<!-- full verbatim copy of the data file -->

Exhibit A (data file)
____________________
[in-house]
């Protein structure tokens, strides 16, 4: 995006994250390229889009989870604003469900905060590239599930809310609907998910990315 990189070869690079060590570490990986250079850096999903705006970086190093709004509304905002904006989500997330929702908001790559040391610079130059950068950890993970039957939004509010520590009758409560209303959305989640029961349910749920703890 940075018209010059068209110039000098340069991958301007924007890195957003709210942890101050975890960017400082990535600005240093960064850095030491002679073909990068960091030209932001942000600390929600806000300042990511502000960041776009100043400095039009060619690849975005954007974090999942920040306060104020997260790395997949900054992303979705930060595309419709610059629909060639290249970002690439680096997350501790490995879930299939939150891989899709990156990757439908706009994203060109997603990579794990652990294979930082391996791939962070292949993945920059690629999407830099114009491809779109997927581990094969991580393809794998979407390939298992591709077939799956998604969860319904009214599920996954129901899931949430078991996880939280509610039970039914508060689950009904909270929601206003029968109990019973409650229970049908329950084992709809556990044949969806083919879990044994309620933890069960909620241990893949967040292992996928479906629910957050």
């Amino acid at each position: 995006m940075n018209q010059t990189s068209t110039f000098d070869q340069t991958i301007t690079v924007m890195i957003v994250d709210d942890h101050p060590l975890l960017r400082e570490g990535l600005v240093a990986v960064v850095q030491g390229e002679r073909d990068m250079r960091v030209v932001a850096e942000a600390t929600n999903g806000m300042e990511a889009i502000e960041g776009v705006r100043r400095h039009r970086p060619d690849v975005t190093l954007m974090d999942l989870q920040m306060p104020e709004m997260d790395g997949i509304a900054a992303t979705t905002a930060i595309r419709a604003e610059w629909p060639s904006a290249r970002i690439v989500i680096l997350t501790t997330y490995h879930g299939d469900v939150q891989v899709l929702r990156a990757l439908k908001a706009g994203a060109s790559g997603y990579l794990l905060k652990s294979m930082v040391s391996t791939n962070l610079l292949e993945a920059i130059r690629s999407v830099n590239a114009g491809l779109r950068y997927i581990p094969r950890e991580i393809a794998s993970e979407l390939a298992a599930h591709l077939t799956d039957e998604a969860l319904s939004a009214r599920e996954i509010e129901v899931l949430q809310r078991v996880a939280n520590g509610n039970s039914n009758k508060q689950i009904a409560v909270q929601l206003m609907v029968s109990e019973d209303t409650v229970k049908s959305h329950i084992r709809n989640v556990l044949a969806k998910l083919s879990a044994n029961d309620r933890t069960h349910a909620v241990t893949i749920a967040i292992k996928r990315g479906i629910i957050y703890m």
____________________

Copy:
[in-house]
């Protein structure tokens, strides 16, 4: 995006994250390229889009989870604003469900905060590239599930809310609907998910990315 990189070869690079060590570490990986250079850096999903705006970086190093709004509304905002904006989500997330929702908001790559040391610079130059950068950890993970039957939004509010520590009758409560209303959305989640029961349910749920703890 940075018209010059068209110039000098340069991958301007924007890195957003709210942890101050975890960017400082990535600005240093960064850095030491002679073909990068960091030209932001942000600390929600806000300042990511502000960041776009100043400095039009060619690849975005954007974090999942920040306060104020997260790395997949900054992303979705930060595309419709610059629909060639290249970002690439680096997350501790490995879930299939939150891989899709990156990757439908706009994203060109997603990579794990652990294979930082391996791939962070292949993945920059690629999407830099114009491809779109997927581990094969991580393809794998979407390939298992591709077939799956998604969860319904009214599920996954129901899931949430078991996880939280509610039970039914508060689950009904909270929601206003029968109990019973409650229970049908329950084992709809556990044949969806083919879990044994309620933890069960909620241990893949967040292992996928479906629910957050």
């Amino acid at each position: 995006m940075n018209q010059t990189s068209t110039f000098d070869q340069t991958i301007t690079v924007m890195i957003v994250d709210d942890h101050p060590l975890l960017r400082e570490g990535l600005v240093a990986v960064v850095q030491g390229e002679r073909d990068m250079r960091v030209v932001a850096e942000a600390t929600n999903g806000m300042e990511a889009i502000e960041g776009v705006r100043r400095h039009r970086p060619d690849v975005t190093l954007m974090d999942l989870q920040m306060p104020e709004m997260d790395g997949i509304a900054a992303t979705t905002a930060i595309r419709a604003e610059w629909p060639s904006a290249r970002i690439v989500i680096l997350t501790t997330y490995h879930g299939d469900v939150q891989v899709l929702r990156a990757l439908k908001a706009g994203a060109s790559g997603y990579l794990l905060k652990s294979m930082v040391s391996t791939n962070l610079l292949e993945a920059i130059r690629s999407v830099n590239a114009g491809l779109r950068y997927i581990p094969r950890e991580i393809a794998s993970e979407l390939a298992a599930h591709l077939t799956d039957e998604a969860l319904s939004a009214r599920e996954i509010e129901v899931l949430q809310r078991v996880a939280n520590g509610n039970s039914n009758k508060q689950i009904a409560v909270q929601l206003m609907v029968s109990e019973d209303t409650v229970k049908s959305h329950i084992r709809n989640v556990l044949a969806k998910l083919s879990a044994n029961d309620r933890t069960h349910a909620v241990t893949i749920a967040i292992k996928r990315g479906i629910i957050y703890m």